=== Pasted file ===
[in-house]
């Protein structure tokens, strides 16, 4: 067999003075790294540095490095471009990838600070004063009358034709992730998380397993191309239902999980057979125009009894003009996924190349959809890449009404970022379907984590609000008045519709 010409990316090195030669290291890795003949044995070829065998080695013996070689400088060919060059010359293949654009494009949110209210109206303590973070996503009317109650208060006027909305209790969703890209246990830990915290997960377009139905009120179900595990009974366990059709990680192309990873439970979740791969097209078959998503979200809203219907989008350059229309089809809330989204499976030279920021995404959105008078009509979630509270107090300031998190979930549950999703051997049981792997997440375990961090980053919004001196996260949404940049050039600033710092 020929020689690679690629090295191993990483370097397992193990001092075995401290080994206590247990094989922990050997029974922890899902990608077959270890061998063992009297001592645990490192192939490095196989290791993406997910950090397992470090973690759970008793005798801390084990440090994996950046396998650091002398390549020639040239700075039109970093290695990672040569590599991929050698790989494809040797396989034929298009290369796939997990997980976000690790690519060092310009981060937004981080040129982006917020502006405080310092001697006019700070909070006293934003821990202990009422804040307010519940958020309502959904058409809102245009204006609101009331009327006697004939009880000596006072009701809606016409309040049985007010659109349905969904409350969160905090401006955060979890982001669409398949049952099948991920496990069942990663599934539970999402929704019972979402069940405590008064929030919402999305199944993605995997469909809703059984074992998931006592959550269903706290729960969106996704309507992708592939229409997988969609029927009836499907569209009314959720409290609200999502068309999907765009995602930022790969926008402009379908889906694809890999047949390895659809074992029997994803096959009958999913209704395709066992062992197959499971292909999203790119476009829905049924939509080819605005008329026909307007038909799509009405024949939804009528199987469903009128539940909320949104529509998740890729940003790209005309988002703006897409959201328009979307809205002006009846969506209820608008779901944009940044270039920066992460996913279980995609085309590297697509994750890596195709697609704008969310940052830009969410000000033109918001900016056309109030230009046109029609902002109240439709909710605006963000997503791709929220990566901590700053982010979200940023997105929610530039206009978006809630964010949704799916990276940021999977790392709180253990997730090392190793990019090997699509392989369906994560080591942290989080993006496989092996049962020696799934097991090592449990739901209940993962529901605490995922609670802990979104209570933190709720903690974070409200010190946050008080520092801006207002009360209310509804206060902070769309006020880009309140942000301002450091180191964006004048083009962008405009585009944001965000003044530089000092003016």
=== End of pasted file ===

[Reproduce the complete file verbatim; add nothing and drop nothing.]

[in-house]
């Protein structure tokens, strides 16, 4: 067999003075790294540095490095471009990838600070004063009358034709992730998380397993191309239902999980057979125009009894003009996924190349959809890449009404970022379907984590609000008045519709 010409990316090195030669290291890795003949044995070829065998080695013996070689400088060919060059010359293949654009494009949110209210109206303590973070996503009317109650208060006027909305209790969703890209246990830990915290997960377009139905009120179900595990009974366990059709990680192309990873439970979740791969097209078959998503979200809203219907989008350059229309089809809330989204499976030279920021995404959105008078009509979630509270107090300031998190979930549950999703051997049981792997997440375990961090980053919004001196996260949404940049050039600033710092 020929020689690679690629090295191993990483370097397992193990001092075995401290080994206590247990094989922990050997029974922890899902990608077959270890061998063992009297001592645990490192192939490095196989290791993406997910950090397992470090973690759970008793005798801390084990440090994996950046396998650091002398390549020639040239700075039109970093290695990672040569590599991929050698790989494809040797396989034929298009290369796939997990997980976000690790690519060092310009981060937004981080040129982006917020502006405080310092001697006019700070909070006293934003821990202990009422804040307010519940958020309502959904058409809102245009204006609101009331009327006697004939009880000596006072009701809606016409309040049985007010659109349905969904409350969160905090401006955060979890982001669409398949049952099948991920496990069942990663599934539970999402929704019972979402069940405590008064929030919402999305199944993605995997469909809703059984074992998931006592959550269903706290729960969106996704309507992708592939229409997988969609029927009836499907569209009314959720409290609200999502068309999907765009995602930022790969926008402009379908889906694809890999047949390895659809074992029997994803096959009958999913209704395709066992062992197959499971292909999203790119476009829905049924939509080819605005008329026909307007038909799509009405024949939804009528199987469903009128539940909320949104529509998740890729940003790209005309988002703006897409959201328009979307809205002006009846969506209820608008779901944009940044270039920066992460996913279980995609085309590297697509994750890596195709697609704008969310940052830009969410000000033109918001900016056309109030230009046109029609902002109240439709909710605006963000997503791709929220990566901590700053982010979200940023997105929610530039206009978006809630964010949704799916990276940021999977790392709180253990997730090392190793990019090997699509392989369906994560080591942290989080993006496989092996049962020696799934097991090592449990739901209940993962529901605490995922609670802990979104209570933190709720903690974070409200010190946050008080520092801006207002009360209310509804206060902070769309006020880009309140942000301002450091180191964006004048083009962008405009585009944001965000003044530089000092003016």